The other major visual improvement concerns the crowd. No longer blurry cardboard cutouts, the faces in the stands actually resemble real people, while the stadiums are as meticulously recreated as ever; flags fly high, chants ripple across the pitch and loudspeakers spark to life asking so-and-so to pick up lost property from ‘gate one’. Cleverly, EA shows restraint. The new and improved crowds don’t feature all that often, but when they do, they add another layer of immersion to an extraordinarily pretty game.
So what’s it like to play? I went back to FIFA 17 to compare the two and noticed an immediate difference. Players in 18 move more dynamically. Sometimes they canter at the kick-off, other times they perform a little hop and a skip. They amble, remonstrate realistically when they miss an open goal and contribute to the realistic ebb and flow of a real soccer game. These are not simply floating heads moving around a chess board.
FIFA 18 is also more fun. Scoring is a lot easier this time around, not least because crossing has been hugely improved. You can actually put a decent ball into the box and it looks fantastic to boot, full of swerve and curl and menace. Low crosses are initiated with a simple double tap (mirroring the double tap of a low shot), but I’d argue that crossing is perhaps too good. Even on legendary, I was scoring four goals a game and on lower difficulty levels, the ballooning scoreline killed the immersion.
On the flipside, you’re going to concede more too. Attacking players make better runs and there always seems to be space on the wing for an opportunistic forward. Tackling is much harder too, and requires a curious combination of timing and luck. I’m not entirely convinced I like the system – and I’d hate to be a defender on 11v11 mode – but if you’re really struggling, you can always blow the cobwebs off Legacy Defending.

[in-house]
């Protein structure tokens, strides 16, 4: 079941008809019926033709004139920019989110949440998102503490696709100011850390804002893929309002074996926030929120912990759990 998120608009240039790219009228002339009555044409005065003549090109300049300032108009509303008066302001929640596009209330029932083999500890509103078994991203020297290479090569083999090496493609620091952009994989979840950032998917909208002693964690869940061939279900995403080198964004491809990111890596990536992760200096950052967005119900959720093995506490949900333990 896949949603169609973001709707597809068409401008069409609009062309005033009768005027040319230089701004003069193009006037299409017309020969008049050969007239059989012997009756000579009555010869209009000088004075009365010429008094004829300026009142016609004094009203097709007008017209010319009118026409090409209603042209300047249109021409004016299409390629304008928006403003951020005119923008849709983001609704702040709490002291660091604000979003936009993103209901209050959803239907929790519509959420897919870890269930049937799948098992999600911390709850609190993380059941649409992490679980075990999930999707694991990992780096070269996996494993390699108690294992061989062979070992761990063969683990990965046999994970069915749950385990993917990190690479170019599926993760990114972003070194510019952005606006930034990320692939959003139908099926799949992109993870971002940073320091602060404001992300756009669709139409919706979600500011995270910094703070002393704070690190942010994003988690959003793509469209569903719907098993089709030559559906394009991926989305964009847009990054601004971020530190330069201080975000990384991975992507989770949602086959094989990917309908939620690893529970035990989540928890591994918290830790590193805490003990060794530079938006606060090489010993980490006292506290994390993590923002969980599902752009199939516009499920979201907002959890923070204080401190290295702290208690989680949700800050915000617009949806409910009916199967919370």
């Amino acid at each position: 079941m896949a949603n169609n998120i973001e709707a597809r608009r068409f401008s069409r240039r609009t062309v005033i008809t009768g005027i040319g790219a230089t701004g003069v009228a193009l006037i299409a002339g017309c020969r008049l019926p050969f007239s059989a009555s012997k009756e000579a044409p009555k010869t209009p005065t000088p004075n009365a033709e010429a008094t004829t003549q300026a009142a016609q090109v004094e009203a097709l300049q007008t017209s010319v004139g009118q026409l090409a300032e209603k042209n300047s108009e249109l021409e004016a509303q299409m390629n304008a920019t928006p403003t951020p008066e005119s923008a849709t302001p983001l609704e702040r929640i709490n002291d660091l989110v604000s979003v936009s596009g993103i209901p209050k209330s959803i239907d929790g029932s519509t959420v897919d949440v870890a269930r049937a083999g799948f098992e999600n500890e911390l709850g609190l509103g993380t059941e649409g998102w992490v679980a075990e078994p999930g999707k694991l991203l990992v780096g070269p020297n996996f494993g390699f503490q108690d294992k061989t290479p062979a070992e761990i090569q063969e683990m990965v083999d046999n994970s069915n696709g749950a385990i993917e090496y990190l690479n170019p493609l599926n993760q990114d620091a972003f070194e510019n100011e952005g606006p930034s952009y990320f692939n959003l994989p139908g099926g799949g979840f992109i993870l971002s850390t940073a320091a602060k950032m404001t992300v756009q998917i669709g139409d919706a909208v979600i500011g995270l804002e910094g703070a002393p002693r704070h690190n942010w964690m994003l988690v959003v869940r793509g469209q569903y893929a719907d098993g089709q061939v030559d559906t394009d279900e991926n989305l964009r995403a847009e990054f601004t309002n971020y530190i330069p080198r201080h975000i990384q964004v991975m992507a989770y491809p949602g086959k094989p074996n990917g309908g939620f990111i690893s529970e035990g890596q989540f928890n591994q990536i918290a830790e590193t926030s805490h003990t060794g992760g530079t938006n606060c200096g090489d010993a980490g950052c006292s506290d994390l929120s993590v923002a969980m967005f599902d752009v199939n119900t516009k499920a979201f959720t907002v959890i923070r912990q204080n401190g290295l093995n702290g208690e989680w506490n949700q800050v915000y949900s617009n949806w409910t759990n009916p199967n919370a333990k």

Corners remain unchanged but penalties have been made easier. This time, a marker shows you where your shot is going. I still don’t like the resulting animation – and this isn’t helped by the fact you can change your starting position once again – but it’ll likely be an area of focus in the inevitable sequel.
A clever new addition is the ability to make substitutions without having to resort to the menus. The game will pop up with a suggestion, which you can take advantage of by pressing a button. Alternatively, you can let the game know (before the match even starts) who you might want to yank off. They’re small additions, but when you’re in the middle of a frantic game it’s far better to depress a trigger and hit X than work through the menus.
Online, “Seasons” mode returns alongside the ever-popular “FIFA Ultimate Team”. “Seasons” is your bread and butter, but “FUT” is the gourmet dish and is buttressed by a new mode called Squad Battles, that acts as a singleplayer alternative to “FUT Champions”. In “Squad Battles”, you play against community-built squads controlled by AI characters, which is great if you’re pressed for time and don’t have the zeal to compete day in day out. “FUT Icons”, meanwhile, lets you add iconic players (such as Ronaldo) to your squad. Each “Icon” is represented by a card at three separate stages of their career (with a different rating in each card to boot). They’re yet another sweetener in the FUT merry-go-round, and their ratings will be a source of lively debate.
In the end, expect FIFA 18 to offer up goals aplenty. After the stodginess of FIFA 17, that’s fine by me. If anything, it’s fitting: this is a celebration of the sport and the excitement it brings; of its celebrity and pageantry. The FIFA brand, with its curated endorsements and recognizable faces, is an indelible part of the football fan’s arsenal and a very real extension of the real game. And heck, if the visuals keep improving at this rate, it won’t be long before we can’t tell the difference between the two.